The SplintER series is back with its fourth installment! In this series, we review splinting fundamentals, introduce advanced concepts, and highlight ways to implement these into your next shift. In this post, we summarize some of the most commonly deployed splints in the ED. Peer-reviewed by sports medicine experts (Dr. Kori Hudson and Dr. Anna Waterbrook), these injury-splint summary tables provide information on the origin, insertion, and positioning for each splint, along with the recommended number of layers of plaster.

Learning Objectives

  1. Review splint techniques associated with injuries commonly managed in the ED.
  2. Learn some basic tips to help with successful placement of these splints.

Upper Extremity1,2


Proximal humerusCuff and collar (or sling)
Humeral shaftCoaptation
SupracondylarLong arm posterior or double sugar tong


Olecranon/coronoidLong arm posterior
Radius or ulna – proximal or midshaftLong arm posterior, or double sugar tong (if fracture is unstable or complex)

Radius – distal, isolatedThumb spica or volar

Radius or ulna – distal, complexSingle or double sugar tong

Ulna – styloidSingle sugar tong

Wrist and Hand

Fracture or InjurySplintTechnique
Scaphoid, trapezium, or lunate fractureThumb spica
Lunate dislocationSugar tong
Triquetrum, pisiform, trapezoid, capitate, or hamate fractureVolar
Ulnar collateral ligament injury,
thumb MCP dislocation,
De Quervain’s tenosynovitis
Thumb spica
1st metacarpal fractureThumb spica
2nd or 3rd metacarpal fractureVolar or radial gutter

4th or 5th metacarpal fractureUlnar gutter
1st phalanx fractureThumb spica
2nd or 3rd proximal or middle phalanx fractureRadial gutter or buddy taping
4th or 5th proximal or middle phalanx fractureUlnar gutter, or buddy taping (acceptable if the injury is a non-displaced fracture through the phalangeal shaft)

Distal phalanx fractureAluminum U-shaped splint

Lower Extremity1

Tibia, Fibula, Ankle, and Foot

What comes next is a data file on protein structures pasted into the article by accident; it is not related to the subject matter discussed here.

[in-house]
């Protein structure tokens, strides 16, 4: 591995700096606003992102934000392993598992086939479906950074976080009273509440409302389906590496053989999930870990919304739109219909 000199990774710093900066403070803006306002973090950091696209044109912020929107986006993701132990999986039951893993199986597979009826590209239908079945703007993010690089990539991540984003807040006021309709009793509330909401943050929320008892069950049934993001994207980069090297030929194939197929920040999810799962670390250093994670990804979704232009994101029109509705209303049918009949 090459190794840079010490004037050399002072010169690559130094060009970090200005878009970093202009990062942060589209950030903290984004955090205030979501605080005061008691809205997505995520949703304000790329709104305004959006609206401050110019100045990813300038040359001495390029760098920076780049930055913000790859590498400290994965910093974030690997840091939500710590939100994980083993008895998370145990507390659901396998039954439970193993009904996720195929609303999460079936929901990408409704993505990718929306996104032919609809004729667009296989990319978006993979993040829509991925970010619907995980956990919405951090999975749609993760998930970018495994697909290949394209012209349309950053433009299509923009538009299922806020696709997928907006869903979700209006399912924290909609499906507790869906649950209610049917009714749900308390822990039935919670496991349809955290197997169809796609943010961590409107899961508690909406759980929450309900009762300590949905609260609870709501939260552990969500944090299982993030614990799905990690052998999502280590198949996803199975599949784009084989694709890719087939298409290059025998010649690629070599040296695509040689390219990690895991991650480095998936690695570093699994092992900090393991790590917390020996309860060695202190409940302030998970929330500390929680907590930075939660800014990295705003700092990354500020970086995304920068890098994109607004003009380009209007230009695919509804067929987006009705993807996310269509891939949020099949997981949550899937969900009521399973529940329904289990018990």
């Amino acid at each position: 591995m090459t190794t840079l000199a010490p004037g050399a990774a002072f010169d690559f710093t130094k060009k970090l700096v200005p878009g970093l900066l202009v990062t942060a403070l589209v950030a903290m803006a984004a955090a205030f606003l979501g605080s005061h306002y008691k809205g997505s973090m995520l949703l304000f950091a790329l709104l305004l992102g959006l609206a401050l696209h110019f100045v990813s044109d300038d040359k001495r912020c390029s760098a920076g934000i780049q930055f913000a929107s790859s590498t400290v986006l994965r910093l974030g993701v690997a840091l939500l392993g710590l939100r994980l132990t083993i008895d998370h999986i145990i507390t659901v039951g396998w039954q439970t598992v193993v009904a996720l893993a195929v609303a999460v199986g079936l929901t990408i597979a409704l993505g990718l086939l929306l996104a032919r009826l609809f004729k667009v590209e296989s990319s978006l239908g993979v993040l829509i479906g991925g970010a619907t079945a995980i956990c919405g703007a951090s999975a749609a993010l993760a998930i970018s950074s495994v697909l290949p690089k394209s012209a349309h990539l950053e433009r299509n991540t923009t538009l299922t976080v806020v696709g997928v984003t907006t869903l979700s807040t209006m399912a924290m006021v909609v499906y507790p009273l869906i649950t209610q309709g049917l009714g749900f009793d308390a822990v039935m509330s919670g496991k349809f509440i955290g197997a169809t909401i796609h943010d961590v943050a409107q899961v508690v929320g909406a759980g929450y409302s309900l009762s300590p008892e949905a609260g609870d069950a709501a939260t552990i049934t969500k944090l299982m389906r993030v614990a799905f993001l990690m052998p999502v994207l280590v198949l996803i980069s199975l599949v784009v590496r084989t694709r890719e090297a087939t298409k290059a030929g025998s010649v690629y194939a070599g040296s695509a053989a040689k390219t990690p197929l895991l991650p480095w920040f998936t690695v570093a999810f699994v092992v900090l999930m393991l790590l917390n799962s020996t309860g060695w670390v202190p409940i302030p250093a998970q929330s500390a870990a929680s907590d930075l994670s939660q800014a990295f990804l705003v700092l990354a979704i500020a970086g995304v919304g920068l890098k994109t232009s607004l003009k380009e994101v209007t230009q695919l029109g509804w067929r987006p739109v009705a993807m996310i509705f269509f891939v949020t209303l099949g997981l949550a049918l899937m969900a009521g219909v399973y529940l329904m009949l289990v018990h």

Fracture or InjurySplintTechnique
Distal tibia or distal fibula fracturePosterior short leg (stirrup splint can be applied for additional stability)
Ankle sprain: Grade 2 or  3Stirrup
Talus, calcaneus, navicular, cuboid, cuneiform fracturePosterior short leg
Metatarsal fracturePosterior short leg
Lisfranc fracturePosterior short leg

Expert Peer Review: Kori Hudson, MD

Associate Professor, Emergency Medicine, Georgetown University
Team Physician for Georgetown University
Consulting Physician for the Washington Capitals 

Understanding proper splinting technique is a critical skill for all emergency physicians. Though many facilities have nurses and patient care technicians who may assist with splint application, the ultimate responsibility for proper splint application lies with the physician.

Critical Basics:

  1. Protect the skin: Head from splint activation can cause burns. Wrinkles in layers can cause friction, blisters, or infection.
  2. Ensure patients understand splint care: showering, weight bearing, unwrapping and re-wrapping if the splint feels too tight. Proper follow-up is critical.

Tricks of the Trade:

  1. Makeshift Cuff and Collar: Use a disposable wrist restraint to create this splint.
  2. How to avoid the mess of plaster: Before activation, layer plaster and place in a sleeve (stockinette). Place the sleeve into lukewarm water, and remove excess water by sliding the sleeve between your index and long finger. Mold the sleeve to the affected body part.
  3. Remember the equinus position: Utilize this for Dancer’s fractures and Achilles ruptures.

The most important advice: Practice splinting! Make your own splints and check the ones that nurses and  technicians make for your patients. If it isn’t right, try making it again. In some cases, a bad splint may be worse than no splint at all!

Thanks to Dr. Anisha Molholtra for the professionally sketched splint images!


  1. Boyd A, Benjamin H, Asplund C. Splints and casts: indications and methods. Am Fam Physician. 2009;80(5):491-499. [PubMed]
  2. EBSCOhost Login . Metacarpal head fracture – emergency management. Published April 5, 2018. Accessed July 1, 2018.
William Denq, MD CAQ-SM

William Denq, MD CAQ-SM

Assistant Professor
Department of Emergency Medicine
University of Arizona
William Denq, MD CAQ-SM


Clinical Assistant Professor Emergency Medicine and Sports Medicine University of Arizona George Washington University '18 University of Pittsburgh '14 and '10
Max Hockstein, MD

Max Hockstein, MD

Emergency Physician
Critical Care Fellow
Department of Anesthesiology
Emory University School of Medicine